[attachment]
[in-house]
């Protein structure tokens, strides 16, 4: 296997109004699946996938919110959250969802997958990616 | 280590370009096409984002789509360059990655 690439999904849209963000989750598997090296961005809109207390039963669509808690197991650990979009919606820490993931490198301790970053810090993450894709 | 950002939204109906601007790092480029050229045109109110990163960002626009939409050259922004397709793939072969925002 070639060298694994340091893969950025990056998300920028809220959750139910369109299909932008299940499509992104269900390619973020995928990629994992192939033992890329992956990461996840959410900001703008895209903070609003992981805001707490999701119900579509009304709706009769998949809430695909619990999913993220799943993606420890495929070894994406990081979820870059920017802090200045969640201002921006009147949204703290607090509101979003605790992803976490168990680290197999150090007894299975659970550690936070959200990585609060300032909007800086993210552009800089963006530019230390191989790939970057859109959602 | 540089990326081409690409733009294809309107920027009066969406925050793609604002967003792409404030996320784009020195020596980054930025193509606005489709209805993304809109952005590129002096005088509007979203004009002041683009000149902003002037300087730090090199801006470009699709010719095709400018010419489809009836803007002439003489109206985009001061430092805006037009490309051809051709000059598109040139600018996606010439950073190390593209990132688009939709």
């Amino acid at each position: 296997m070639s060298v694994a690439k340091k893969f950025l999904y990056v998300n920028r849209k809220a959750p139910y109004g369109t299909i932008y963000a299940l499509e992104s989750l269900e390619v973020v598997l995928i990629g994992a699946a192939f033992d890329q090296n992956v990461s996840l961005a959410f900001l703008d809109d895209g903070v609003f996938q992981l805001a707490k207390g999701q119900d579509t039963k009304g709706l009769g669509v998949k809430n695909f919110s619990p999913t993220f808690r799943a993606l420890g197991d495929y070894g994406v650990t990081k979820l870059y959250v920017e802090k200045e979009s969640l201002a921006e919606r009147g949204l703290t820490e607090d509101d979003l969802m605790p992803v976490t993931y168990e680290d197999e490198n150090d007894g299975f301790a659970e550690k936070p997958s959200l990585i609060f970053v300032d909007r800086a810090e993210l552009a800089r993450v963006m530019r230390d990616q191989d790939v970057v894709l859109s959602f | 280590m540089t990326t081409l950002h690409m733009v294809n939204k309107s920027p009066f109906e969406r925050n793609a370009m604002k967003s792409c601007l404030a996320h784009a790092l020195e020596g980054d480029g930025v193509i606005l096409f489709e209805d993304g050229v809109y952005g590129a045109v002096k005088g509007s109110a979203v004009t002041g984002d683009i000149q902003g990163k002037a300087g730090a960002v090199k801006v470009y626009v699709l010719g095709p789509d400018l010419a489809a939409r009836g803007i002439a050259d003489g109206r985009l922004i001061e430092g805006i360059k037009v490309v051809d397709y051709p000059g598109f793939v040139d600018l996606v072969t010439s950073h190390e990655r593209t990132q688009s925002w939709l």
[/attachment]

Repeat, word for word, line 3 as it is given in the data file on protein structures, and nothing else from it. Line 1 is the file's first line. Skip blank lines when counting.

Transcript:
């Amino acid at each position: 296997m070639s060298v694994a690439k340091k893969f950025l999904y990056v998300n920028r849209k809220a959750p139910y109004g369109t299909i932008y963000a299940l499509e992104s989750l269900e390619v973020v598997l995928i990629g994992a699946a192939f033992d890329q090296n992956v990461s996840l961005a959410f900001l703008d809109d895209g903070v609003f996938q992981l805001a707490k207390g999701q119900d579509t039963k009304g709706l009769g669509v998949k809430n695909f919110s619990p999913t993220f808690r799943a993606l420890g197991d495929y070894g994406v650990t990081k979820l870059y959250v920017e802090k200045e979009s969640l201002a921006e919606r009147g949204l703290t820490e607090d509101d979003l969802m605790p992803v976490t993931y168990e680290d197999e490198n150090d007894g299975f301790a659970e550690k936070p997958s959200l990585i609060f970053v300032d909007r800086a810090e993210l552009a800089r993450v963006m530019r230390d990616q191989d790939v970057v894709l859109s959602f | 280590m540089t990326t081409l950002h690409m733009v294809n939204k309107s920027p009066f109906e969406r925050n793609a370009m604002k967003s792409c601007l404030a996320h784009a790092l020195e020596g980054d480029g930025v193509i606005l096409f489709e209805d993304g050229v809109y952005g590129a045109v002096k005088g509007s109110a979203v004009t002041g984002d683009i000149q902003g990163k002037a300087g730090a960002v090199k801006v470009y626009v699709l010719g095709p789509d400018l010419a489809a939409r009836g803007i002439a050259d003489g109206r985009l922004i001061e430092g805006i360059k037009v490309v051809d397709y051709p000059g598109f793939v040139d600018l996606v072969t010439s950073h190390e990655r593209t990132q688009s925002w939709l």